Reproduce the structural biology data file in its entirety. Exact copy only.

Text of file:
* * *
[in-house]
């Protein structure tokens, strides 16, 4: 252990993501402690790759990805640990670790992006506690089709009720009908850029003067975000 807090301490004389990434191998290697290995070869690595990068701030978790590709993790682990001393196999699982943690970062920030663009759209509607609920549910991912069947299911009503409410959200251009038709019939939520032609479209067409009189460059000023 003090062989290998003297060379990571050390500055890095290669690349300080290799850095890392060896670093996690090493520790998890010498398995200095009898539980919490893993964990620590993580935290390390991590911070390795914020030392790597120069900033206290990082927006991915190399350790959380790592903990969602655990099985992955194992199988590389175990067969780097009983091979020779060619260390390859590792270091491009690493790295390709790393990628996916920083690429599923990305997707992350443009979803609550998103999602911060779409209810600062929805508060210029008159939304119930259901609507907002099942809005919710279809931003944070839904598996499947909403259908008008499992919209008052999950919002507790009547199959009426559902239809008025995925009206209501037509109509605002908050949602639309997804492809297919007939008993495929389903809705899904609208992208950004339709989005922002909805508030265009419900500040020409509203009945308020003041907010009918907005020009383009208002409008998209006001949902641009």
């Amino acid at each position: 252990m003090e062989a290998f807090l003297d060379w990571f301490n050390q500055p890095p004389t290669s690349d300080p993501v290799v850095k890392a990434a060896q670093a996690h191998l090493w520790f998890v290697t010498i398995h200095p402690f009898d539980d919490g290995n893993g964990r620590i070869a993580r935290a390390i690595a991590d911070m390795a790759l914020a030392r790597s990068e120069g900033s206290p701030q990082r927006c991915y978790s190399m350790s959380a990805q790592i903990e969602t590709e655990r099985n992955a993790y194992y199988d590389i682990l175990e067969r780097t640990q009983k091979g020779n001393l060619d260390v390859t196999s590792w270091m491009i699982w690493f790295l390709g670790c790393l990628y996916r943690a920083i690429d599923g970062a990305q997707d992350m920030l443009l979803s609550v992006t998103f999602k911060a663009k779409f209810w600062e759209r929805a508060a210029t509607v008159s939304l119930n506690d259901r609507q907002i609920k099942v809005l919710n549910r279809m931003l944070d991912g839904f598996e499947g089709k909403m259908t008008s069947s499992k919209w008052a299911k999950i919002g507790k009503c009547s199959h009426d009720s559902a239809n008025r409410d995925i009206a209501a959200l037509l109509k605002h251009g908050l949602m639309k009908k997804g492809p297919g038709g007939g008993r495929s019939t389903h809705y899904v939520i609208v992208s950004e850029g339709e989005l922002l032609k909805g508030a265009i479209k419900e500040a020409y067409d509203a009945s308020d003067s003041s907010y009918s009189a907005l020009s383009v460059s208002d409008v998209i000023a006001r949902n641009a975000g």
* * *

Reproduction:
[in-house]
């Protein structure tokens, strides 16, 4: 252990993501402690790759990805640990670790992006506690089709009720009908850029003067975000 807090301490004389990434191998290697290995070869690595990068701030978790590709993790682990001393196999699982943690970062920030663009759209509607609920549910991912069947299911009503409410959200251009038709019939939520032609479209067409009189460059000023 003090062989290998003297060379990571050390500055890095290669690349300080290799850095890392060896670093996690090493520790998890010498398995200095009898539980919490893993964990620590993580935290390390991590911070390795914020030392790597120069900033206290990082927006991915190399350790959380790592903990969602655990099985992955194992199988590389175990067969780097009983091979020779060619260390390859590792270091491009690493790295390709790393990628996916920083690429599923990305997707992350443009979803609550998103999602911060779409209810600062929805508060210029008159939304119930259901609507907002099942809005919710279809931003944070839904598996499947909403259908008008499992919209008052999950919002507790009547199959009426559902239809008025995925009206209501037509109509605002908050949602639309997804492809297919007939008993495929389903809705899904609208992208950004339709989005922002909805508030265009419900500040020409509203009945308020003041907010009918907005020009383009208002409008998209006001949902641009």
């Amino acid at each position: 252990m003090e062989a290998f807090l003297d060379w990571f301490n050390q500055p890095p004389t290669s690349d300080p993501v290799v850095k890392a990434a060896q670093a996690h191998l090493w520790f998890v290697t010498i398995h200095p402690f009898d539980d919490g290995n893993g964990r620590i070869a993580r935290a390390i690595a991590d911070m390795a790759l914020a030392r790597s990068e120069g900033s206290p701030q990082r927006c991915y978790s190399m350790s959380a990805q790592i903990e969602t590709e655990r099985n992955a993790y194992y199988d590389i682990l175990e067969r780097t640990q009983k091979g020779n001393l060619d260390v390859t196999s590792w270091m491009i699982w690493f790295l390709g670790c790393l990628y996916r943690a920083i690429d599923g970062a990305q997707d992350m920030l443009l979803s609550v992006t998103f999602k911060a663009k779409f209810w600062e759209r929805a508060a210029t509607v008159s939304l119930n506690d259901r609507q907002i609920k099942v809005l919710n549910r279809m931003l944070d991912g839904f598996e499947g089709k909403m259908t008008s069947s499992k919209w008052a299911k999950i919002g507790k009503c009547s199959h009426d009720s559902a239809n008025r409410d995925i009206a209501a959200l037509l109509k605002h251009g908050l949602m639309k009908k997804g492809p297919g038709g007939g008993r495929s019939t389903h809705y899904v939520i609208v992208s950004e850029g339709e989005l922002l032609k909805g508030a265009i479209k419900e500040a020409y067409d509203a009945s308020d003067s003041s907010y009918s009189a907005l020009s383009v460059s208002d409008v998209i000023a006001r949902n641009a975000g």